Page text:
Summer Kids Activities: Water!

Feeling maxed out on screen time and sanity this summer?! I understand and feel the same way. There is only so much Peppa Pig I can watch without feeling like all of our brains are turning to mush.

I find that sometimes when I suggest going outside, I’m met with less than enthusiastic responses. But when I mention water play, my daughter is all in! Here are five of my favorite water activities to help keep cool while you enjoy the day.

1. Car Wash

This one can be as easy or as complicated as you want.

Easy version: Fill up two buckets with water + get a super soapy sponge and clean all the cars or plastic toys you can find.

Extra version: Rig up a carwash by poking holes in a milk carton or similar container and attaching the hose to fill your container. Prop it up on either side so there is room under the container to wash as the water drips out.

Time extender version: Go on a scavenger hunt to find all the toys first! Find BLUE toys, now find SHINY toys, now find toys with WHEELS, etc. THEN go outside and find some mud to make them really dirty first, which makes the car wash much more satisfying!

What are we learning? How to identify objects, taking care of our things, and independence.

2. Water Paint

Paint is messy, gets everywhere and can be a pain to clean up, BUT using water as paint is the best, mess-free alternative.

Get a variety of sizes of paintbrushes and fill a bucket up with water and go to town painting everything — house, sidewalk, car, you name it.

Time extender version: Have a competition and see who can paint an object the fastest — fish, horse, flowers! Practice painting shapes. Practice painting letters. Practice painting fast and sloooooow. Paint a self-portrait. Experiment with different sized paint brushes. Talk about how fast the water absorbs — does the picture stay longer in a shady spot vs a sunny spot?

What are we learning? So many thing! Science and evaporation. Tempo when you paint fast or slow. Shapes. Letters.

3. Summer Soup

You’ll need some type of bucket or bowl for this one!

First, talk about what ingredients you want to add to your summer soup! Some green grass? A few dandelions? Any flowers growing? A few sticks? A cool rock? Get creative and think about what you could find in your yard, neighborhood, etc.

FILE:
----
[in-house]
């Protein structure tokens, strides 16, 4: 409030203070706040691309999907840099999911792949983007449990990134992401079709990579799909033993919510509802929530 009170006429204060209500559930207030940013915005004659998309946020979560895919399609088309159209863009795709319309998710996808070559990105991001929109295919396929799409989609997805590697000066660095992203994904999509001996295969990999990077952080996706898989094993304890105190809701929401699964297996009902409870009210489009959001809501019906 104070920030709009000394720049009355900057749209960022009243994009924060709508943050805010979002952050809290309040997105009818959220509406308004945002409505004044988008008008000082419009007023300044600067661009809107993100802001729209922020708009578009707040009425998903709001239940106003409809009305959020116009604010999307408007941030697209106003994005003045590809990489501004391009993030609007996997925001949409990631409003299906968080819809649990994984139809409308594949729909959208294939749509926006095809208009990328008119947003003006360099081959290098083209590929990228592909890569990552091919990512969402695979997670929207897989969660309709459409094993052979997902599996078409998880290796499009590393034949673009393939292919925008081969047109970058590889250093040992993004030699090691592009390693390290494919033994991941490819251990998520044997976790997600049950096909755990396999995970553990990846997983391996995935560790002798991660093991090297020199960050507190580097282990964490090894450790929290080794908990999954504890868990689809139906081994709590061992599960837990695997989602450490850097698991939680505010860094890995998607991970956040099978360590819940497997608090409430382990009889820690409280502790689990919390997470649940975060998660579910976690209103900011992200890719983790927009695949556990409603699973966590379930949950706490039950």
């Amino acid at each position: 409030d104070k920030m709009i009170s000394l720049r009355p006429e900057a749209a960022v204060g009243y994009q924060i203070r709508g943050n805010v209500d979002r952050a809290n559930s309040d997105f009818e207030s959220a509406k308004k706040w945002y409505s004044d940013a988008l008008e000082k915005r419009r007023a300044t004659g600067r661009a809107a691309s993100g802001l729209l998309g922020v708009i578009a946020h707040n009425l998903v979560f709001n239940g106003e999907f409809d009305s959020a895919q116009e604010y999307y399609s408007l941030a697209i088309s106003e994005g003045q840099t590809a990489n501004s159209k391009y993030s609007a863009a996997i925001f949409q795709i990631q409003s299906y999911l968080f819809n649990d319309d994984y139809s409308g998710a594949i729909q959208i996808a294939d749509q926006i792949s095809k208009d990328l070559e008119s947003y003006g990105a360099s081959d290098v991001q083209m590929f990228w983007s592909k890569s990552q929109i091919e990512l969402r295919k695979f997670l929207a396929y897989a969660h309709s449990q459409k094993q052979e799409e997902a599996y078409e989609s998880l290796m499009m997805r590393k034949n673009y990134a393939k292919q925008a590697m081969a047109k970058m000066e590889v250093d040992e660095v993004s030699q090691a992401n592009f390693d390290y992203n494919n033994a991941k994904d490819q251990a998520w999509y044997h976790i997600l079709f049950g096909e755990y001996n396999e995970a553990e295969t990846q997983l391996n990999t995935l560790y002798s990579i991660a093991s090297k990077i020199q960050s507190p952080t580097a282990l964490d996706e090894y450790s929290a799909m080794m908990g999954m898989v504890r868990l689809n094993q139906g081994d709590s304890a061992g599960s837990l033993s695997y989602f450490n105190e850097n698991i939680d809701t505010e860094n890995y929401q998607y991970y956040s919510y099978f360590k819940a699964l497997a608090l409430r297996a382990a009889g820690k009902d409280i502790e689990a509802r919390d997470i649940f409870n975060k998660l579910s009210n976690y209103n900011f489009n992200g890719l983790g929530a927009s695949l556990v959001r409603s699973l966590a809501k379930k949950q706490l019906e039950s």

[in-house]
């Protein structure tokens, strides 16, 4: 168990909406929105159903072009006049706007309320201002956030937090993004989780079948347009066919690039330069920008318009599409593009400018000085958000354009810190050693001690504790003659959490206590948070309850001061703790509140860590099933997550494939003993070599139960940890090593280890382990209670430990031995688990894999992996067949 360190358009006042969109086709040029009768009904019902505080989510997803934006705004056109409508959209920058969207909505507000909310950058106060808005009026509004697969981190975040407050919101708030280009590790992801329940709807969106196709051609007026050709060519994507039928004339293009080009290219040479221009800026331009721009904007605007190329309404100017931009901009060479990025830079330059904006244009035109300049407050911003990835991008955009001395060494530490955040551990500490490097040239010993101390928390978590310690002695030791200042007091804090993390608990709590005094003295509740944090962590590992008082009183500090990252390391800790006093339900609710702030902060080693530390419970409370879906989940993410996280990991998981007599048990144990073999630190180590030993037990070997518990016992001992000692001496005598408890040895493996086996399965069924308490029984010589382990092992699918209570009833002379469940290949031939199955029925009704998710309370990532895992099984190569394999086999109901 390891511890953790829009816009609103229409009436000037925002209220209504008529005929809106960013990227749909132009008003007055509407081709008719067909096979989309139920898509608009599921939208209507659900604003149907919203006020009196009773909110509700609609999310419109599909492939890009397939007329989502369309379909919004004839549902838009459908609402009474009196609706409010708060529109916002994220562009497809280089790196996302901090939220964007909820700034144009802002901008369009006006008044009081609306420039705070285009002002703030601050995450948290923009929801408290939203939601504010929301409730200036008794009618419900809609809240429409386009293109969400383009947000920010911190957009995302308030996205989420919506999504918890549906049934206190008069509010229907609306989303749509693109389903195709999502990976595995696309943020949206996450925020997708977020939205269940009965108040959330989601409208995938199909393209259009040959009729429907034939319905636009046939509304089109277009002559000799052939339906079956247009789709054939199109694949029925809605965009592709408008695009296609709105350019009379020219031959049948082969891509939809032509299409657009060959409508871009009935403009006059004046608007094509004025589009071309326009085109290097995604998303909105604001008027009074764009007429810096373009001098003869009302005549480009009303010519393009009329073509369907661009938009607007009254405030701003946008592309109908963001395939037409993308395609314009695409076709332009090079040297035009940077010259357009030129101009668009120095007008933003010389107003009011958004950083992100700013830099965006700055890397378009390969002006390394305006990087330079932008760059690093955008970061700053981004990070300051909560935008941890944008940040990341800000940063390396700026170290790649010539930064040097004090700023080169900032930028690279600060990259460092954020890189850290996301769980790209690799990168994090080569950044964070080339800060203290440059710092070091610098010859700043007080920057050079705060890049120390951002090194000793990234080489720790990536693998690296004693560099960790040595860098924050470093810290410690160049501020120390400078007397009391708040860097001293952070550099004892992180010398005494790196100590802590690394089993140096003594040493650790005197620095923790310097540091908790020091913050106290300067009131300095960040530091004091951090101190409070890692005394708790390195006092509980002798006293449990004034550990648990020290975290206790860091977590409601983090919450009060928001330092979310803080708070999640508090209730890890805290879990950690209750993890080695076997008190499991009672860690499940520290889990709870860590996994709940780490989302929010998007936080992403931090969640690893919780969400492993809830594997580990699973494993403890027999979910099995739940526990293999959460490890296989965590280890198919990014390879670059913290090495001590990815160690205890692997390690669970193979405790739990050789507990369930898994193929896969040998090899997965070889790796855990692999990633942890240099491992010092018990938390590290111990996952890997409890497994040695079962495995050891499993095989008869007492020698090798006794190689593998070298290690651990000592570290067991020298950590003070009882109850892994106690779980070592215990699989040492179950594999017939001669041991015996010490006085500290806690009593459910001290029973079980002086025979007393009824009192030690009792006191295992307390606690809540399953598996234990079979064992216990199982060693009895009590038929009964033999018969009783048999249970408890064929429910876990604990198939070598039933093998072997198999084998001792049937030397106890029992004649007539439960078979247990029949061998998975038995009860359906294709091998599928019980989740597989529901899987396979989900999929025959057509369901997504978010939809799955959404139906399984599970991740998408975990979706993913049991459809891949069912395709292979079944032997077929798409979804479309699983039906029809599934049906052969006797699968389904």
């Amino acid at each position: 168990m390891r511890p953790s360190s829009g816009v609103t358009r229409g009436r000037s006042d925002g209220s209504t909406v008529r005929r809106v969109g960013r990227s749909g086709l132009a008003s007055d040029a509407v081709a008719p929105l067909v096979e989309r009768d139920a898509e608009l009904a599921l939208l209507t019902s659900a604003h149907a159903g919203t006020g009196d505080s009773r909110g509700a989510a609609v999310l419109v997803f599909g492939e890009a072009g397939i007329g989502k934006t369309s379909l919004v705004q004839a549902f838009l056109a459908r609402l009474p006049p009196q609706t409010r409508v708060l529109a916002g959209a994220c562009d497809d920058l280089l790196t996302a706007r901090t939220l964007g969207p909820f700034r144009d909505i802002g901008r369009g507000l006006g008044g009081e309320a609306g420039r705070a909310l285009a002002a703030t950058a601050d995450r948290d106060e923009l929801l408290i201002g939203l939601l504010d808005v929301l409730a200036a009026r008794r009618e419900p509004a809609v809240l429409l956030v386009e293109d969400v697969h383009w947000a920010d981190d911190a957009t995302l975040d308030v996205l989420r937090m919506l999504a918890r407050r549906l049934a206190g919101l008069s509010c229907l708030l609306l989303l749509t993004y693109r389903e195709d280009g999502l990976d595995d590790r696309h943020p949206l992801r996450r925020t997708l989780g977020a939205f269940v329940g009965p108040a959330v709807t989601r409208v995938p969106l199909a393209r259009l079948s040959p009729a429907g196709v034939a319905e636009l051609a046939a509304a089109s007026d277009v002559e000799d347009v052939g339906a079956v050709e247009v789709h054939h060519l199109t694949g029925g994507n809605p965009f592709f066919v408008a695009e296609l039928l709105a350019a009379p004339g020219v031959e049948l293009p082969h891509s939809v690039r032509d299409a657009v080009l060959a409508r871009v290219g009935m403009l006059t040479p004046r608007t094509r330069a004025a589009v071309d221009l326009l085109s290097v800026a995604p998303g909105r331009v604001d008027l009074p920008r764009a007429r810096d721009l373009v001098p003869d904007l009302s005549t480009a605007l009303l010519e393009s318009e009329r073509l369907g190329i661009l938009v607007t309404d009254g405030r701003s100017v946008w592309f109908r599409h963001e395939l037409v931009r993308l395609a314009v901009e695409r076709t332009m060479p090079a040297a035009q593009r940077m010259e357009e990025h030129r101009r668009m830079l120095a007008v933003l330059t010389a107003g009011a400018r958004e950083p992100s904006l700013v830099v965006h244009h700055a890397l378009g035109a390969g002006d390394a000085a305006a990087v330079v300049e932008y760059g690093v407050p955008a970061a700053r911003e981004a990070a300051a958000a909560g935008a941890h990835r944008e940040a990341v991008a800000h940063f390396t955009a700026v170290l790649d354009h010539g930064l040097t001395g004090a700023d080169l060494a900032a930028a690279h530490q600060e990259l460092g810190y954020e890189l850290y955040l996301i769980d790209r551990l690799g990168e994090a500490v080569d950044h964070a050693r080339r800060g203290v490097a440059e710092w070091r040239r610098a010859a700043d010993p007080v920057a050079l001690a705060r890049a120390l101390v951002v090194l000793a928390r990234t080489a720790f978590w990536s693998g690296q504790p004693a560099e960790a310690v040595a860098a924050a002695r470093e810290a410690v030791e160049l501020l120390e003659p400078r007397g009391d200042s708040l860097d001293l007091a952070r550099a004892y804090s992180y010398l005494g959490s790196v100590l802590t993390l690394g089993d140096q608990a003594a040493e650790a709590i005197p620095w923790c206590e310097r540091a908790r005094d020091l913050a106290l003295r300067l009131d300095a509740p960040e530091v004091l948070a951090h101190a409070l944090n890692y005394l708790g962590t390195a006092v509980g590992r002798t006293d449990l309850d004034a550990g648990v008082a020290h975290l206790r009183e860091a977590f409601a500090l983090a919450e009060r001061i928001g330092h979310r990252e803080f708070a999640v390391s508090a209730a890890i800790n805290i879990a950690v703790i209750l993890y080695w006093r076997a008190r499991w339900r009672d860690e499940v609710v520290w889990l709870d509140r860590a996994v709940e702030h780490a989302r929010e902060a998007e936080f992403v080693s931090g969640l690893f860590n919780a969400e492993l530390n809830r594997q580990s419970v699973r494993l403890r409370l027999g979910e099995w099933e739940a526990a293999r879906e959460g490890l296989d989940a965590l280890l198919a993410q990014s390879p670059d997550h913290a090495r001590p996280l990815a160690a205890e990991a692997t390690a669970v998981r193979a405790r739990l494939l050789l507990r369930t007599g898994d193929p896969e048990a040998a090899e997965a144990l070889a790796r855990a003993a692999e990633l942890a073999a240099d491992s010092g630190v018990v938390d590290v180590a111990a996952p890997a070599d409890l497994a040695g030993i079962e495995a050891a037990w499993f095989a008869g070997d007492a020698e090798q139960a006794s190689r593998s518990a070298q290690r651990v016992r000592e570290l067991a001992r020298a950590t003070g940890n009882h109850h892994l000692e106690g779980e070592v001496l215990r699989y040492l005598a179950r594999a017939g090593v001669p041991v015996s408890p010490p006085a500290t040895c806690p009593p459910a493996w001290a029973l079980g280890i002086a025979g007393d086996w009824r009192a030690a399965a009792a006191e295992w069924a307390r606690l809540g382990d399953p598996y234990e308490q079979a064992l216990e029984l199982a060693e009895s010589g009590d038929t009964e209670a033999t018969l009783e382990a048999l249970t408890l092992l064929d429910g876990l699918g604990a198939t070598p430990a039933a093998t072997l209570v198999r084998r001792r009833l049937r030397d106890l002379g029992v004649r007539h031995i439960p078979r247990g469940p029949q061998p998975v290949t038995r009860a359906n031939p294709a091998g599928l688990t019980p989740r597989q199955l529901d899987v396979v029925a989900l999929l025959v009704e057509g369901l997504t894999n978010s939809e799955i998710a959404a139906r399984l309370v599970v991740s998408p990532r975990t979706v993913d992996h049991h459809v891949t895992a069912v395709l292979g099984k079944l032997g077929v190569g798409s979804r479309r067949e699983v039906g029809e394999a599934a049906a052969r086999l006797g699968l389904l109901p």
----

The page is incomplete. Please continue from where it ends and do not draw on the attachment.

Make an ingredient list together and then go on a scavenger hunt to find everything you need.

Add a bucket of water and some big scoops or spoons and let them make a big batch of summer soup!

What are we learning? Planning. Measuring. Exploring with different textures and colors.

4. Color Scientist

You’ll need liquid watercolors and a variety of cups/bowls. Use droppers for extra fun.

Pour some water into several cups and add a few drops of liquid watercolor to the water and give it a stir.

Play around with mixing the colors together to see what combinations you end up with!

What are we learning? All about colors! You can ask fun questions too — what other things are green? Can you point to some? How do you spell ‘yellow’? Adjust based on age!

5. Ice Cube Creation

You’ll need an ice cube mold for this one

This is a two part activity. First you are going to find items and make themed ice cubes. What can you find to add into the ice cubes? Collect some items — a few of my faves: flowers, chopped up fruit, small toys, pompoms, wooden beads, bits of pine cones — anything works!

Add those items to the ice cube mold and the pour in some water. For added fun you can add liquid water color to these as well (don’t worry you won’t be eating them!)

Once you’ve filled your molds, stick it in the freezer until frozen.

Then you have a whole additional activity to melt the ice cubes and set your items free again! Extra fun to use warm water and water droppers.

What are we learning? More science! Water freezing + melting. You can talk about colors and texture. If items sink or float. You can group items in a variety of ways. Mix + stir.

Depending on the ages of your kids, let them be as independent as possible with some of the activities. It’s normally my instinct to jump in and pour or gather for my daughter, but she has so much more fun trying to figure it out for herself.

Does she normally get messy? Yes. Does it take longer? Also yes, but that’s part of the fun. AND don’t miss out on the chance to engage! Ask questions, help them make observations — I promise you won’t regret it!

Remember, you and they are fearfully and wonderfully made. There is no better person to be their mom, dad, friend, aunt, uncle, neighbor, grandparent — whatever your title may be.

Try to find joy in the hard and long days this summer and tag us on social with all the fun you are having @familychristianonline!

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